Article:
Access to the woodland from the village was also poor, so LCDC purchased a housing plot to provide an easy way to enter. This led LCDC to work in partnership with the Highlands Small Communities Housing Trust on the development of affordable housing on land just inside the former Forestry Commission forest. With building beginning in 2019, five affordable houses per year are projected to be built for five years, the provision of which will help to meet local housing demand.
An old settlement (Kirkton) has also emerged from the felled forest and the associated “coffin track” is now becoming a focus for community activities and heritage work. Meanwhile LCDC continue to run community events and training at the Heritage Centre site, woodland and treehouse.
|LCDC is operated by a voluntary board of directors assisted by office bearers. Anyone can join as a member and vote at general meetings.|
Development Trust Scotland (DTAS), Community Woodland Association, Community Land Scotland, Highlands Small Communities Housing Trust, Highlands and Islands Enterprise, Scottish Land Fund
- Runs the Smithy Community Hub to generate revenue, and to provide a base for other activities
- Runs Country Day events to raise awareness of the local environment
- Runs a monthly Producers Day Market with local food and crafts
- Runs regular environmental based workshops
- Runs regular volunteer days to maintain the Smithy Community Hub and Treehouse
- Runs ongoing training courses in rural skills, art, craft, cultural and heritage skills
- Conducts and published research into local heritage
Manages the local Development Officer to progress its own projects as well as other community projects.
Smithy Community Hub, the Treehouse
- Established the former Lochcarron Smithy Heritage Centre in 1992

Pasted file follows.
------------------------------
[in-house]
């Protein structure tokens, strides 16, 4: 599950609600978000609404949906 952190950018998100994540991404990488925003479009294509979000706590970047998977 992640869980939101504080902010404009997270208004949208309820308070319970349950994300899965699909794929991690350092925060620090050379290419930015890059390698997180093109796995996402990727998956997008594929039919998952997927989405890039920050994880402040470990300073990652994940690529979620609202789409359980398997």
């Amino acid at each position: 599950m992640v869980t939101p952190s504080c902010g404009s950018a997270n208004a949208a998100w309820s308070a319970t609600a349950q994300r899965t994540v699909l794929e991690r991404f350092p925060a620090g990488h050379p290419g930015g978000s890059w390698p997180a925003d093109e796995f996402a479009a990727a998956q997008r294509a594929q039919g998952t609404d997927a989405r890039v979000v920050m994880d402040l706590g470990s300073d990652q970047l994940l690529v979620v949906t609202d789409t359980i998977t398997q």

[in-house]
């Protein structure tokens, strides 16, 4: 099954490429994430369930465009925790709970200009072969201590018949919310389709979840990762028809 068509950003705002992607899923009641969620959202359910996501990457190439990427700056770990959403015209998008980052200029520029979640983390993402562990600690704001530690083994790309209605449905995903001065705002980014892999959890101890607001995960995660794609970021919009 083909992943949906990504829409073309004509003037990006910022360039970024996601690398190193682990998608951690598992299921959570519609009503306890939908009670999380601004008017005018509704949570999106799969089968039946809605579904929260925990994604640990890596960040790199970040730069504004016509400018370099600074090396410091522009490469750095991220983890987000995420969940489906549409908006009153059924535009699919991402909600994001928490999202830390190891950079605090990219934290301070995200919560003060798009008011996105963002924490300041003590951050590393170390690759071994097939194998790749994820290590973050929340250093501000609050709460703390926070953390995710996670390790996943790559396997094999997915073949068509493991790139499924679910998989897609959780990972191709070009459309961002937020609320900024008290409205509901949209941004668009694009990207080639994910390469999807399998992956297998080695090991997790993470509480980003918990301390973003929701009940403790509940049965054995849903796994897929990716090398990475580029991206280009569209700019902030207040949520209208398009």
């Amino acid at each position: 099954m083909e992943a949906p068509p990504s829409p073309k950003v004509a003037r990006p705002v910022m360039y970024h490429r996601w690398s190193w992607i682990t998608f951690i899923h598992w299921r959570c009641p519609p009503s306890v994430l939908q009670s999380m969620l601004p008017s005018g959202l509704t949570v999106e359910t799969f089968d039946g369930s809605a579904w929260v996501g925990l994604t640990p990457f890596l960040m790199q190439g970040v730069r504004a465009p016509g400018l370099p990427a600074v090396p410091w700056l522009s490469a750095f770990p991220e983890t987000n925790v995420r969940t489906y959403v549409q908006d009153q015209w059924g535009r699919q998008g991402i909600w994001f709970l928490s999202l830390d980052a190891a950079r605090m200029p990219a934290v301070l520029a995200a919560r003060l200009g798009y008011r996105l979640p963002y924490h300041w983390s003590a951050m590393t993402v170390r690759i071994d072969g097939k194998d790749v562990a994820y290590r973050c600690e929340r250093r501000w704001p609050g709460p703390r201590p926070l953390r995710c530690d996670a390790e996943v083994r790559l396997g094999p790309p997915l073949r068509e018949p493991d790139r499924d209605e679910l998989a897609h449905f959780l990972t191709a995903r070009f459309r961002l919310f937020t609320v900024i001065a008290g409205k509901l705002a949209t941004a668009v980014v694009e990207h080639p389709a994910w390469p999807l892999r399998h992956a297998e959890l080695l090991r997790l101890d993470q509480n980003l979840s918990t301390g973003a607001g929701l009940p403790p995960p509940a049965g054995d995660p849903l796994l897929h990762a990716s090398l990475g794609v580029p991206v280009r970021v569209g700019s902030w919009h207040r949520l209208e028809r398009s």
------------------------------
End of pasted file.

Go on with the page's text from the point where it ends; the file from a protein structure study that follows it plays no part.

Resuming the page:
- Developed the original 1.8 acre site around the Heritage Centre substantially into a well-used small community woodland, with the development of three small business units and a £30k treehouse.
- Acquired and revitalised the 96 hectare Kirkton Wood
- Established a wood-fuel business.
- Purchased a housing plot to provide access to the woodland, Working with Highlands Small Communities Housing Trust to develop affordable housing on land next to Kirkton Wood
Uncovered the old Kirkton settlement from the felled forest.
- Housing – rental opportunities via a housing association
- House Plots – an area within the woodland falls within the boundary of the settlement housing zone as per the 2007 Highland Council Lochcarron Development Brief
- Woodland Crofts – potential exists for the creation of woodland crofts or smallholdings
- Micro Business – Firewood, a source of revenue could be derived from the establishment of a local firewood business. Potential also exists to create a biomass (wood chip) business It is recommended that LCDC establish a small scale firewood business
Relocate a local cheesemaking business from across the loch to the woodland site, fulfilling the retiring owners’ wish for the business to remain within the community. This has the potential to become a major tourist attraction on the N Coast 500, as well as providing high-skill jobs and local training.